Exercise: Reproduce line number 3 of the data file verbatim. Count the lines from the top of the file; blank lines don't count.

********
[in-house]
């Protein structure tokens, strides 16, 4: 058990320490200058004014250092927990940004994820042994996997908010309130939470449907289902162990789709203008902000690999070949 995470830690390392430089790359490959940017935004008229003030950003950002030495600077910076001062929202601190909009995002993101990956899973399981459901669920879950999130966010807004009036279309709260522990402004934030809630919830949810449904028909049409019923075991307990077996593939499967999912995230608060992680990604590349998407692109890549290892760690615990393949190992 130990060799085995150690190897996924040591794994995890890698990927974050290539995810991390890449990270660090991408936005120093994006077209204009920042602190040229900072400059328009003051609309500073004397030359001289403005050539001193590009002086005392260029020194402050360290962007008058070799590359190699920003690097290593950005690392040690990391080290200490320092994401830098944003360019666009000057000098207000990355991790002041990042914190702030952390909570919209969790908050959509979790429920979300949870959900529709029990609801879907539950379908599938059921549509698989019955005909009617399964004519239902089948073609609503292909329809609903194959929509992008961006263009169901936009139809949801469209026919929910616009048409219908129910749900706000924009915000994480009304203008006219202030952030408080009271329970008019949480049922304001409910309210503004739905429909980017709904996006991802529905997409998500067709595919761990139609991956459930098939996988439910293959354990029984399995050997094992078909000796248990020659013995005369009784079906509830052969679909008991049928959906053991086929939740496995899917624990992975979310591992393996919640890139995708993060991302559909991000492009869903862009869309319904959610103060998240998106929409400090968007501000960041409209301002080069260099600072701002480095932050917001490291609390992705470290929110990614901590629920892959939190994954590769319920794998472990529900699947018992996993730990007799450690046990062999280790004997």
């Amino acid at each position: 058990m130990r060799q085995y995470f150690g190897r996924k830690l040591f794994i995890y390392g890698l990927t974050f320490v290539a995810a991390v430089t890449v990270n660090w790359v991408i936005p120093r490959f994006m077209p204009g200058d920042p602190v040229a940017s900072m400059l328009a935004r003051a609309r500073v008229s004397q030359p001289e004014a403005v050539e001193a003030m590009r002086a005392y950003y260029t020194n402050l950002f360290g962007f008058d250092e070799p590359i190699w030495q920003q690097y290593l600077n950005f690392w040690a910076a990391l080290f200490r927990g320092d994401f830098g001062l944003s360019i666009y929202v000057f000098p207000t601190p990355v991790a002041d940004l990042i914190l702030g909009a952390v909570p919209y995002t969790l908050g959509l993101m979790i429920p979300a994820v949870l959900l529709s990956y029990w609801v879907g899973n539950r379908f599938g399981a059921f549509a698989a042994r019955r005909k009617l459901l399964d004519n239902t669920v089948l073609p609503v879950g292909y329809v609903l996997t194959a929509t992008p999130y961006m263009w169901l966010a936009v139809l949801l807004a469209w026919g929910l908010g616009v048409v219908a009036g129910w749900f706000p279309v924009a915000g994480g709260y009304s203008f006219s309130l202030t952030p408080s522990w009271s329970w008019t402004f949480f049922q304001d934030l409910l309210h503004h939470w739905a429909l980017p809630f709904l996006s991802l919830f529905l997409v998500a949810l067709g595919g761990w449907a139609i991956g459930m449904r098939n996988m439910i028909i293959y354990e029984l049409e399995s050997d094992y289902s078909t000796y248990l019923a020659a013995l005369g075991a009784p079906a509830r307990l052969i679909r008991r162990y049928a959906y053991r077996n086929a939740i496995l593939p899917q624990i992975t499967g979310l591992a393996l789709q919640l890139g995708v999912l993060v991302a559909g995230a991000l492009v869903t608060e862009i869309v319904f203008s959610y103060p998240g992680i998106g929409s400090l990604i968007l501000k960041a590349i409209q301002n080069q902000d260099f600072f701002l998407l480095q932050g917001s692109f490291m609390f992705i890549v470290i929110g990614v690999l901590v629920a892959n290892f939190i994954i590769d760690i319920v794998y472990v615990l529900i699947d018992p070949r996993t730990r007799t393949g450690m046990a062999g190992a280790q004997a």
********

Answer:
């Amino acid at each position: 058990m130990r060799q085995y995470f150690g190897r996924k830690l040591f794994i995890y390392g890698l990927t974050f320490v290539a995810a991390v430089t890449v990270n660090w790359v991408i936005p120093r490959f994006m077209p204009g200058d920042p602190v040229a940017s900072m400059l328009a935004r003051a609309r500073v008229s004397q030359p001289e004014a403005v050539e001193a003030m590009r002086a005392y950003y260029t020194n402050l950002f360290g962007f008058d250092e070799p590359i190699w030495q920003q690097y290593l600077n950005f690392w040690a910076a990391l080290f200490r927990g320092d994401f830098g001062l944003s360019i666009y929202v000057f000098p207000t601190p990355v991790a002041d940004l990042i914190l702030g909009a952390v909570p919209y995002t969790l908050g959509l993101m979790i429920p979300a994820v949870l959900l529709s990956y029990w609801v879907g899973n539950r379908f599938g399981a059921f549509a698989a042994r019955r005909k009617l459901l399964d004519n239902t669920v089948l073609p609503v879950g292909y329809v609903l996997t194959a929509t992008p999130y961006m263009w169901l966010a936009v139809l949801l807004a469209w026919g929910l908010g616009v048409v219908a009036g129910w749900f706000p279309v924009a915000g994480g709260y009304s203008f006219s309130l202030t952030p408080s522990w009271s329970w008019t402004f949480f049922q304001d934030l409910l309210h503004h939470w739905a429909l980017p809630f709904l996006s991802l919830f529905l997409v998500a949810l067709g595919g761990w449907a139609i991956g459930m449904r098939n996988m439910i028909i293959y354990e029984l049409e399995s050997d094992y289902s078909t000796y248990l019923a020659a013995l005369g075991a009784p079906a509830r307990l052969i679909r008991r162990y049928a959906y053991r077996n086929a939740i496995l593939p899917q624990i992975t499967g979310l591992a393996l789709q919640l890139g995708v999912l993060v991302a559909g995230a991000l492009v869903t608060e862009i869309v319904f203008s959610y103060p998240g992680i998106g929409s400090l990604i968007l501000k960041a590349i409209q301002n080069q902000d260099f600072f701002l998407l480095q932050g917001s692109f490291m609390f992705i890549v470290i929110g990614v690999l901590v629920a892959n290892f939190i994954i590769d760690i319920v794998y472990v615990l529900i699947d018992p070949r996993t730990r007799t393949g450690m046990a062999g190992a280790q004997a």